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Tuesday, September 24, 2013

Adaptation - Released in 2002 - Starring Nicholas Cage, Meryl Streep and Chris Cooper

In 1998, Susan Orlean, an American journalist investigated a case of orchid poaching in a south Florida state preserve. Her book is a glimpse into the peculiarities of the lives of the people in the plant business and the struggles they face on a day-to-day basis. The result was the book “The Orchid Thief”.
In 2002, the book was the inspiration for the movie ‘Adaptation’, in which Meryl Streep plays Susan Orlean, Chris Cooper plays John Laroche , the poacher, and Nicholas Cage brings to life the twin characters of Charlie and Donald Kaufman; in real life, Charlie Kaufman has written the screenplay. The meta character of the film talks about Charlie’s challenges whilst trying to adapt the book for the silver screen, in that it is almost a semi autobiographical memoir of sorts.
The character of Laroche has many interesting shades; here is a man obsessive about creating a clone of the extraordinary Ghost Orchid, to reap rich benefits; the catch is that they grow in an elusive swampland which is Seminole (a Native American Tribe) Territory, the Natives use an extract from the flower for illegal drug use. John takes advantage of the Seminoles’ legal right to use their own ancestral property as they will - and ropes in members of the community to help him out.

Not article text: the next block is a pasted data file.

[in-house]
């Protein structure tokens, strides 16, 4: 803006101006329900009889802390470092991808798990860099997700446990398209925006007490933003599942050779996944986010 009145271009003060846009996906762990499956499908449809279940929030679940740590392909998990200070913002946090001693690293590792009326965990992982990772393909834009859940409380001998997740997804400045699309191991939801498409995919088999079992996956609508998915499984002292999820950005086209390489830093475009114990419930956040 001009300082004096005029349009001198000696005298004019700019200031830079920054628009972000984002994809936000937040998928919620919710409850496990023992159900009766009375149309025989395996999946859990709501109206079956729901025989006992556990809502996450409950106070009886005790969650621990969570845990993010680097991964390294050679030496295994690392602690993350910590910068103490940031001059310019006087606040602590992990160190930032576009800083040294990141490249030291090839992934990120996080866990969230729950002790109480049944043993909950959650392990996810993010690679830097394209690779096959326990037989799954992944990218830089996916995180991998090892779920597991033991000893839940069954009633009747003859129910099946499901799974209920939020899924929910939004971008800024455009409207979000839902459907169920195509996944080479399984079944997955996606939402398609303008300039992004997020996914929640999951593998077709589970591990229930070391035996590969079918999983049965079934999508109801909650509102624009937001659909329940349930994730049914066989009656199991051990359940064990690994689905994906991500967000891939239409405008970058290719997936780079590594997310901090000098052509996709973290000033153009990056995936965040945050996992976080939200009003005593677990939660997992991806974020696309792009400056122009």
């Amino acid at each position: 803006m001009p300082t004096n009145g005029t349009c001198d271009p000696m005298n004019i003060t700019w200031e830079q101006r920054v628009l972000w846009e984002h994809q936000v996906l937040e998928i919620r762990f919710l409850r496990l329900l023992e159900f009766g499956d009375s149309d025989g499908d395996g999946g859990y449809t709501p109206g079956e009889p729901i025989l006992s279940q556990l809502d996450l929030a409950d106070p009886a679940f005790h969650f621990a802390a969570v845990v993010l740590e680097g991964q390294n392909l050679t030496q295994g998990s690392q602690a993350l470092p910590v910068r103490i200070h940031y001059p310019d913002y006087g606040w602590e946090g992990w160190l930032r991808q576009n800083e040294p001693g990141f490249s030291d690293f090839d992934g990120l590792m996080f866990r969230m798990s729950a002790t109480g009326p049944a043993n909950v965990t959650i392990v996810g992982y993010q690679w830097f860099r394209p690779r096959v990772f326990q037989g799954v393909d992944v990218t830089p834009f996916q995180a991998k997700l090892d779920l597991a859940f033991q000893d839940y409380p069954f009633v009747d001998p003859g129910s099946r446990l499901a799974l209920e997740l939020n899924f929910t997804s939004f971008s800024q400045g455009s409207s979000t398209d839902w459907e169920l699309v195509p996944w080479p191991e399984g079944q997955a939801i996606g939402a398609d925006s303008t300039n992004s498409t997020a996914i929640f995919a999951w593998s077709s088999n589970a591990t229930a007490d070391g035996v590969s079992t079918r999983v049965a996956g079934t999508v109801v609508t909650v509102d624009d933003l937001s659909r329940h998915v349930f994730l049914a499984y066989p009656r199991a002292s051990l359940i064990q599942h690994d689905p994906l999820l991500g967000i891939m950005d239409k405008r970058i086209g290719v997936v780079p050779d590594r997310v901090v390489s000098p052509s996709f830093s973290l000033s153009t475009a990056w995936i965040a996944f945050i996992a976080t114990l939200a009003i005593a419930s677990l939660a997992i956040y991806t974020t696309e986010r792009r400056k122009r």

His passion is evident when he asks Susan whether she knows why he likes plants:
“You know why I like plants?  Because they're so mutable. Adaptation is a profound process. Means you figure out how to thrive in the world.”
Perhaps that sets the cadence for the film - the means of finding out how to succeed in the world. ‘Adaptation’ quibbles over the Darwinian principle of how to adapt, as opposed to how to evolve; it is extrapolated to the excruciating course taken to adapting The Orchid Thief into screenplay.

In the movie, Charlie assays the character of Laroche at great length, but is unable to find more ‘meat’ to adapt this character for the screen; he is also unable to represent the breathtaking beauty of the orchid visually. Since the book is more of reportage, it lacks the inherent drama required for a movie, and therein lies the challenge for Charlie, who suffers from a case of prolonged writer’s block.
Dealing with his own personal demons - depression, social phobia, self loathing - Charlie struggles to create an impact on Amelia Kavan (played by Cara Seymour; Hotel Rwanda, Gangs of New York), his own diffidence and insecurities act as a barrier, keeping him from her, although she is undoubtedly interested in him.